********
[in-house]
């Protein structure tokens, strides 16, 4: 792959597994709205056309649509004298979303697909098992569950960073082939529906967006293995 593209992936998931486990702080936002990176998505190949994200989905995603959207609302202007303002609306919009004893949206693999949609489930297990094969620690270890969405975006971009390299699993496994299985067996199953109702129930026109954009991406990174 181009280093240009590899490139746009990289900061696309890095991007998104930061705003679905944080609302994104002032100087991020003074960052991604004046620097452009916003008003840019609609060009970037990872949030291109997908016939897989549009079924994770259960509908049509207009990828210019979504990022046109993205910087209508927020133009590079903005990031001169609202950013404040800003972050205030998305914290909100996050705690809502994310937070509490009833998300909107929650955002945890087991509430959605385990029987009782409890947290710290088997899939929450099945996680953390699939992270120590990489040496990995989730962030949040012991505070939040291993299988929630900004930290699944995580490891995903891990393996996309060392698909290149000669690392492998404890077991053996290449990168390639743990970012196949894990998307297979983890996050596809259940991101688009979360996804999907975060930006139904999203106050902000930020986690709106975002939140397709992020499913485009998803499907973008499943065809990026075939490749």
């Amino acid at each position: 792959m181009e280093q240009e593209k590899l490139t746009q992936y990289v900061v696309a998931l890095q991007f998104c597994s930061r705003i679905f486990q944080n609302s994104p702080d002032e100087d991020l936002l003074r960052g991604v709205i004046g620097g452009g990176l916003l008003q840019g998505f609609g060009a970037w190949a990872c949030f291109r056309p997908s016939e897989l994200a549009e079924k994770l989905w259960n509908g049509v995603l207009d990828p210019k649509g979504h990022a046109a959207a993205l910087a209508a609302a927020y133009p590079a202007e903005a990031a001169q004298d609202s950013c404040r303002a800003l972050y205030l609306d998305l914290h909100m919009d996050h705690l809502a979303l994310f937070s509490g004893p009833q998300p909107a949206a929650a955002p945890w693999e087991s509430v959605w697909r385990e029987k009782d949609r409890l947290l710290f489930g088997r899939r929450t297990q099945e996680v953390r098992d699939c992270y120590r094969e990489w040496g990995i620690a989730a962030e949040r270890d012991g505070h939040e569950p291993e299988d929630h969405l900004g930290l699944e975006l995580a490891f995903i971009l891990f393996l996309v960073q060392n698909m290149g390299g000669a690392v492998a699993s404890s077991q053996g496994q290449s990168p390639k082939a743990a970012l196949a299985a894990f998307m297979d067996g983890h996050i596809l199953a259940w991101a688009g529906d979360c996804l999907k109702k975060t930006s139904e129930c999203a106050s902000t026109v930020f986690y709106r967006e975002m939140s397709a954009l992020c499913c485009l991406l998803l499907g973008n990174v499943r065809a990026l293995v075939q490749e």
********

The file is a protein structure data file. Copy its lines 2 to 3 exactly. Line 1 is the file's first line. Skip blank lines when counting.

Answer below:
């Protein structure tokens, strides 16, 4: 792959597994709205056309649509004298979303697909098992569950960073082939529906967006293995 593209992936998931486990702080936002990176998505190949994200989905995603959207609302202007303002609306919009004893949206693999949609489930297990094969620690270890969405975006971009390299699993496994299985067996199953109702129930026109954009991406990174 181009280093240009590899490139746009990289900061696309890095991007998104930061705003679905944080609302994104002032100087991020003074960052991604004046620097452009916003008003840019609609060009970037990872949030291109997908016939897989549009079924994770259960509908049509207009990828210019979504990022046109993205910087209508927020133009590079903005990031001169609202950013404040800003972050205030998305914290909100996050705690809502994310937070509490009833998300909107929650955002945890087991509430959605385990029987009782409890947290710290088997899939929450099945996680953390699939992270120590990489040496990995989730962030949040012991505070939040291993299988929630900004930290699944995580490891995903891990393996996309060392698909290149000669690392492998404890077991053996290449990168390639743990970012196949894990998307297979983890996050596809259940991101688009979360996804999907975060930006139904999203106050902000930020986690709106975002939140397709992020499913485009998803499907973008499943065809990026075939490749």
């Amino acid at each position: 792959m181009e280093q240009e593209k590899l490139t746009q992936y990289v900061v696309a998931l890095q991007f998104c597994s930061r705003i679905f486990q944080n609302s994104p702080d002032e100087d991020l936002l003074r960052g991604v709205i004046g620097g452009g990176l916003l008003q840019g998505f609609g060009a970037w190949a990872c949030f291109r056309p997908s016939e897989l994200a549009e079924k994770l989905w259960n509908g049509v995603l207009d990828p210019k649509g979504h990022a046109a959207a993205l910087a209508a609302a927020y133009p590079a202007e903005a990031a001169q004298d609202s950013c404040r303002a800003l972050y205030l609306d998305l914290h909100m919009d996050h705690l809502a979303l994310f937070s509490g004893p009833q998300p909107a949206a929650a955002p945890w693999e087991s509430v959605w697909r385990e029987k009782d949609r409890l947290l710290f489930g088997r899939r929450t297990q099945e996680v953390r098992d699939c992270y120590r094969e990489w040496g990995i620690a989730a962030e949040r270890d012991g505070h939040e569950p291993e299988d929630h969405l900004g930290l699944e975006l995580a490891f995903i971009l891990f393996l996309v960073q060392n698909m290149g390299g000669a690392v492998a699993s404890s077991q053996g496994q290449s990168p390639k082939a743990a970012l196949a299985a894990f998307m297979d067996g983890h996050i596809l199953a259940w991101a688009g529906d979360c996804l999907k109702k975060t930006s139904e129930c999203a106050s902000t026109v930020f986690y709106r967006e975002m939140s397709a954009l992020c499913c485009l991406l998803l499907g973008n990174v499943r065809a990026l293995v075939q490749e």